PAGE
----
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The year is 1982. Adam Ant’s solo record Goody Two Shoes is topping the charts, and the tabloid press is ranting how a forthcoming BBC programme called The Young Ones will cause the end of civilisation. Meanwhile, a holiday in Weymouth awaits, and your home from home is a Morris Marina 575 Suntor. James Ebden’s rather stunning example is a reminder of this camper’ popularity in the ‘70s and ‘80s.
If you stop to think about truly iconic British vehicles, or indeed companies, it won’t be long before the name Morris pops up. Morris Motors was one of the true giants of 20th Century Britain, operating through both world wars and creating a range of successful, iconic vehicles.
News: THE MORRIS 1100 AT SIXTY
On the 15th of August 1962, the British Motor Corporation invited the ADO16, the car that would head the UK’s list of best-selling cars for many years. Company politics meant it was sold as a Morris, an MG, an Austin, a Vanden Plas, a Wolseley, and a Riley.
Put simply, the British Motor Corporation’s ADO16 range is one of the most important family of cars in the history of the UK’s automotive industry. When the original Morris 1100 debuted on 15th August 1962, it was not just the Mini-formula writ large; it introduced thousands of drivers to the concepts of FWD and Italian-styling all at a price within reach of the average suburbanite.
Two years ago, Meirion Woolf brought himself a rather splendid present for his 40th birthday. ‘My parents owned a 1953 “Split Screen” and ever since then I’ve been a Minor fan’ - and so he acquired LEJ 443 J.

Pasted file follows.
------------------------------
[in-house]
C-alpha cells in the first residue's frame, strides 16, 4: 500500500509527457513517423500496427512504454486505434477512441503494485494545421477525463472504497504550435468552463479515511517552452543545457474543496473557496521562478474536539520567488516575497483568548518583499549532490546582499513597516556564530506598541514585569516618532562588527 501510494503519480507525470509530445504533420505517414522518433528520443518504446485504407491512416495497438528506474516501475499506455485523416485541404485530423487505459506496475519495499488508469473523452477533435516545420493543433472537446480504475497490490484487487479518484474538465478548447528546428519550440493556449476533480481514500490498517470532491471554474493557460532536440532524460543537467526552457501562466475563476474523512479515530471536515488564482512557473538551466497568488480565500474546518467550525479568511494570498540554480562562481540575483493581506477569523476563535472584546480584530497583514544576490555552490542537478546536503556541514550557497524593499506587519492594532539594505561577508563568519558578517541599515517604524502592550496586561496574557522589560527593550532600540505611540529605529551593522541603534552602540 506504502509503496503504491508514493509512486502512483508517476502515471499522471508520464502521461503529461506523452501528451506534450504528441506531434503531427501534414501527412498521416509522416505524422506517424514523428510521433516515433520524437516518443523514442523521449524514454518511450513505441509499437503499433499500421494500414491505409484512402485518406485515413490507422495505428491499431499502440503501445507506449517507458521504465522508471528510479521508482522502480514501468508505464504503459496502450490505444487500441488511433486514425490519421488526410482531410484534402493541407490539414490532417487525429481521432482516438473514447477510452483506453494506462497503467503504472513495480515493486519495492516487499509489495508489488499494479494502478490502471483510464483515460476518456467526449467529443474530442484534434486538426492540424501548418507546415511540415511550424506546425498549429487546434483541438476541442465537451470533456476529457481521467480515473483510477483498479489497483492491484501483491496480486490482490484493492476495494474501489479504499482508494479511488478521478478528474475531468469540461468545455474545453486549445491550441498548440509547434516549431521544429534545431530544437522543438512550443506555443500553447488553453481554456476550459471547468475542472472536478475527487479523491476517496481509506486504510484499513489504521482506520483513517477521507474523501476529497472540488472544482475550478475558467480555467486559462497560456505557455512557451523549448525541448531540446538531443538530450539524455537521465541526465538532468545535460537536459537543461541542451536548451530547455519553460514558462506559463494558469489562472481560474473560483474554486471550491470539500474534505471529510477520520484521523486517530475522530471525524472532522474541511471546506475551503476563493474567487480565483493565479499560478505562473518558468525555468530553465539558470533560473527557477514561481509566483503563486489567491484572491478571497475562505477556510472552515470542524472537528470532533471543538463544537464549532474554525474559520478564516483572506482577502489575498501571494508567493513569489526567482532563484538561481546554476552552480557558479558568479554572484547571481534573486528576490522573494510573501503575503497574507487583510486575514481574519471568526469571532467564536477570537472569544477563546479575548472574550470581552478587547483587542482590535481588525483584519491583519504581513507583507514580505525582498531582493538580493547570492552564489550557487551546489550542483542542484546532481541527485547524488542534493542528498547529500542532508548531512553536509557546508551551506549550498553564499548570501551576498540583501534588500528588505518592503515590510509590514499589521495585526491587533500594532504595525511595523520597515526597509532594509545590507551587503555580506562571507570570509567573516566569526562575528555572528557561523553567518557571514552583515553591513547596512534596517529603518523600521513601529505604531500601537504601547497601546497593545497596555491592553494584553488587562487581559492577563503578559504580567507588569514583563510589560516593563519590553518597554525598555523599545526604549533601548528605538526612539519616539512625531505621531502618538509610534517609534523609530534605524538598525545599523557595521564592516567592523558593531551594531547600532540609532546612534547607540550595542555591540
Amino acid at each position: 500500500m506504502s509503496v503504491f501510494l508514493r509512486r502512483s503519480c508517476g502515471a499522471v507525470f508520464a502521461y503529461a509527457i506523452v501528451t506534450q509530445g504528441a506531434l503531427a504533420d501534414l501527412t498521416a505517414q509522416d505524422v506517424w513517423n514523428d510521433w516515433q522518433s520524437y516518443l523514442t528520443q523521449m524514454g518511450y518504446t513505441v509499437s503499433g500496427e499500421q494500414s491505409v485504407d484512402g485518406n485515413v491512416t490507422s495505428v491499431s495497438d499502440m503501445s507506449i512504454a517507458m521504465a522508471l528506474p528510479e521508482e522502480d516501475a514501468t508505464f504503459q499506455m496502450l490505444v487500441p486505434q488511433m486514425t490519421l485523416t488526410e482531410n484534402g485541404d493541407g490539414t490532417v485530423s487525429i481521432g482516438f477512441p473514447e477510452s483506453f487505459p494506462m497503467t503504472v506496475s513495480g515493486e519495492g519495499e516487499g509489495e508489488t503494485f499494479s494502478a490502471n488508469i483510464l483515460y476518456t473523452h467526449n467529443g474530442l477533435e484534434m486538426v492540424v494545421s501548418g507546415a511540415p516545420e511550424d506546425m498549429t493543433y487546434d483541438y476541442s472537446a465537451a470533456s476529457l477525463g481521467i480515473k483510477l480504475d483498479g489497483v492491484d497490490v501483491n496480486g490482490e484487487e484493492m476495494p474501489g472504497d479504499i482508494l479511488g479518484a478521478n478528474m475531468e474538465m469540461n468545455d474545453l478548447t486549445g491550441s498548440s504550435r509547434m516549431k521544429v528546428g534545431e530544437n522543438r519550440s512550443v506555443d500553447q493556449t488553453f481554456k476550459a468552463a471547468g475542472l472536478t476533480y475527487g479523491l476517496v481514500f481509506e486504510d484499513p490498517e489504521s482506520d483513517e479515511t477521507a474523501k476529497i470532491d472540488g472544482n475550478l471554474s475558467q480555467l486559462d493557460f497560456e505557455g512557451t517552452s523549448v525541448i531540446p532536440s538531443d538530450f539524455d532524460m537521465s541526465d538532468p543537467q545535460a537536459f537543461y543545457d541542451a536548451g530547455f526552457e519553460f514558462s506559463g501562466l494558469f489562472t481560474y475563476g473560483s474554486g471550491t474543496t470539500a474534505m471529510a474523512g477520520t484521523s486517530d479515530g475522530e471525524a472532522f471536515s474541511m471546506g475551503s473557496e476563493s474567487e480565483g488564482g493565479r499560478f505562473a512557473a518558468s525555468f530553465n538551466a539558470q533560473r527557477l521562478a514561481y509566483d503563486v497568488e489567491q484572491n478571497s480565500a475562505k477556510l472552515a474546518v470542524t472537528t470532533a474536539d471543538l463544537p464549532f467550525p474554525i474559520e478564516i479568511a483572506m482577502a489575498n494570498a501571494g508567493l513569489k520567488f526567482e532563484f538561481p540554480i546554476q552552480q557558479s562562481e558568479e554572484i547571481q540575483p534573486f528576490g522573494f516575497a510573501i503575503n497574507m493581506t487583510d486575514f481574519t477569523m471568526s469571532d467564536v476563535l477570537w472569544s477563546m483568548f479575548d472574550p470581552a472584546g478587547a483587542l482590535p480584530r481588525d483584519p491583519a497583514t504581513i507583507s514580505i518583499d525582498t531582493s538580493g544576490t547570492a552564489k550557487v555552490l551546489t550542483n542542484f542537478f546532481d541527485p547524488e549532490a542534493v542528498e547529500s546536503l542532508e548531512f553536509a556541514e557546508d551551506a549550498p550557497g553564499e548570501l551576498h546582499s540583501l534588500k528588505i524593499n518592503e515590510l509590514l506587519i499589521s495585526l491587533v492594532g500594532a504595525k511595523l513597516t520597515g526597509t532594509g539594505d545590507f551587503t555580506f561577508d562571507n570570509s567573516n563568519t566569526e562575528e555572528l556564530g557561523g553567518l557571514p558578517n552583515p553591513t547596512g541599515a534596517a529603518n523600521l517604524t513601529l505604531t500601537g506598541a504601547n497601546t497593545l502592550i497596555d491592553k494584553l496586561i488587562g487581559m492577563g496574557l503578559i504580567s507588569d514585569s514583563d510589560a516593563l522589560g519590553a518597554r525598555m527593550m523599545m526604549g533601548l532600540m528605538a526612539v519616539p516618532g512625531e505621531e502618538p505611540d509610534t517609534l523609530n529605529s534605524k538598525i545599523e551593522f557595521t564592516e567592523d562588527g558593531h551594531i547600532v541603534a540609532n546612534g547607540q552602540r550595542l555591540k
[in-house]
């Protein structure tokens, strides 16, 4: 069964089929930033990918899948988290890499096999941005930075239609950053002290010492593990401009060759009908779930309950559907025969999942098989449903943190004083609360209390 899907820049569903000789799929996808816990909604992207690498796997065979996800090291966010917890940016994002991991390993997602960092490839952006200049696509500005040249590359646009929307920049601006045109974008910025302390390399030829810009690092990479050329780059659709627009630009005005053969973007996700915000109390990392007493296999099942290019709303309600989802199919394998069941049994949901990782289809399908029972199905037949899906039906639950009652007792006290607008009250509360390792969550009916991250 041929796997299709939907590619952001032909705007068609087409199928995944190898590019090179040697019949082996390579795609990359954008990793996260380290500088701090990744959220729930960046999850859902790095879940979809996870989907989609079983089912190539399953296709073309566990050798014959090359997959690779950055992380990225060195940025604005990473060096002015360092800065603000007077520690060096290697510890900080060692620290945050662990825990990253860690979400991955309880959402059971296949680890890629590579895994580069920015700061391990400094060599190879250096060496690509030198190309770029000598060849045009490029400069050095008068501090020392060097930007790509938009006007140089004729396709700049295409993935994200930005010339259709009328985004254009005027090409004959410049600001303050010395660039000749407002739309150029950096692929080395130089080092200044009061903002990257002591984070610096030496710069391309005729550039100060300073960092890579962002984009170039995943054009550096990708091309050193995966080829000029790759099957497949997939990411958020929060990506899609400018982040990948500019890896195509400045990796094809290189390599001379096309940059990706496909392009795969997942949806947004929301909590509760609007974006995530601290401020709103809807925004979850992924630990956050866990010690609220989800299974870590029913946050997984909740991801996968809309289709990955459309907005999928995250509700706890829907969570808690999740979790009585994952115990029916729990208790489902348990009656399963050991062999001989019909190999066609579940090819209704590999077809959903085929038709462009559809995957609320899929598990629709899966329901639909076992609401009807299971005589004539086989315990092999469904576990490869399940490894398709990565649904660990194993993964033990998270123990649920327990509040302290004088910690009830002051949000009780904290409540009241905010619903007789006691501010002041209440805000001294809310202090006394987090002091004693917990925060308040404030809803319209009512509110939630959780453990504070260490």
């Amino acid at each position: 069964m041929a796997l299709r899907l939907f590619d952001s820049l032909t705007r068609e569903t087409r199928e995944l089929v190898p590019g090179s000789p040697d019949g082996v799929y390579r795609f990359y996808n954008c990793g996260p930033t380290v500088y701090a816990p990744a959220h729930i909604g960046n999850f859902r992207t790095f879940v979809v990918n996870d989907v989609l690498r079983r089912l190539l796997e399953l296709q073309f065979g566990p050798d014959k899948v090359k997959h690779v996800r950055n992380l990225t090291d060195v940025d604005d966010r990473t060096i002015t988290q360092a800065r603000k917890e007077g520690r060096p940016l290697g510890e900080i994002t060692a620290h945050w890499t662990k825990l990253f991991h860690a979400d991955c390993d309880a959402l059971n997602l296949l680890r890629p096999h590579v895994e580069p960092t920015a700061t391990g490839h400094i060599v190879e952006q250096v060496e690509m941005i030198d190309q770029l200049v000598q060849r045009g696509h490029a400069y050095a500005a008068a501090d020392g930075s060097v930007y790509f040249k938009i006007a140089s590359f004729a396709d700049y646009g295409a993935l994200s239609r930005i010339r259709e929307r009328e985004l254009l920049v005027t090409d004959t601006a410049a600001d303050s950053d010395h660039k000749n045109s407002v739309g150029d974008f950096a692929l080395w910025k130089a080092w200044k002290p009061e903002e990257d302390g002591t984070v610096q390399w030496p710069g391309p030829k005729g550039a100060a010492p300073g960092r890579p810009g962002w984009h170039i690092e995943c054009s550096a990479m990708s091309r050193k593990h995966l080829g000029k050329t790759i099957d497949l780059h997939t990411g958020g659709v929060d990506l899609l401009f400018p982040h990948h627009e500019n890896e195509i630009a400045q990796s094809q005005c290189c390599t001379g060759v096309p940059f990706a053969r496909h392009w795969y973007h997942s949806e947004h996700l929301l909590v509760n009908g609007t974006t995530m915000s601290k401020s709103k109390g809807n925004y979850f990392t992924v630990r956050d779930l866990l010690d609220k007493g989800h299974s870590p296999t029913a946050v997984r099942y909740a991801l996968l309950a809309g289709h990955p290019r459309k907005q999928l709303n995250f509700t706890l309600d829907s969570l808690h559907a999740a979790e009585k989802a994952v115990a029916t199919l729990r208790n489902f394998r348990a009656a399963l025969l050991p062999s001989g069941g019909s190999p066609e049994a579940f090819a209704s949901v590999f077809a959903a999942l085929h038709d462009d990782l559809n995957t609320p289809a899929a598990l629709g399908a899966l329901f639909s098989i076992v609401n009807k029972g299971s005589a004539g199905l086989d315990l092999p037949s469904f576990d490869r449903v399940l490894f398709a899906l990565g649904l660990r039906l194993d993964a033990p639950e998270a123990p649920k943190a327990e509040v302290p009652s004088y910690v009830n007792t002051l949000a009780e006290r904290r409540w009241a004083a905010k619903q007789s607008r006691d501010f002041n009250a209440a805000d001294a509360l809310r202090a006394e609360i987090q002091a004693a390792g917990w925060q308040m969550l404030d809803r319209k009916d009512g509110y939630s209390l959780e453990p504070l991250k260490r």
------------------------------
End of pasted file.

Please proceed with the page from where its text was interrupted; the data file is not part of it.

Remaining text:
Ian Quarry remarks that his 1965 Morris Mini Traveller is often 'smiled at and noticed…'. This is not surprising, as the car that represented 'Wizardry at work again!'
Mr. Burmingham never really noticed the Marina ‘until my dad bought a used 1.3 saloon in 1975.’ That Morris proved so reliable that four years later ‘he insisted on me buying a 1.3 Coupe to replace a rusting Mini’.
No, this is not a misprint, as the Morris badged version is one of the rarest and most desirable models to devotees of the Metro. Virtually any car-based light commercial of the 1980s has a very poor survival rate, but the early Metro van is probably now a more unusual sight than an MG 6R4. Not to mention offering considerably better fuel economy.
Any FE-Series Ventora is now an unusual sight, but Gordon’s example is a car of special distinction. In May 1973, the advertisements stated, ‘Your Vauxhall dealer is offering a limited edition Ventora called the V.I.P. It’s black and it’s absolutely beautiful’. Mr. Morris came by his car in 1987 ‘as I was membership secretary for a while for the VX 4/90 Drivers’ Club’.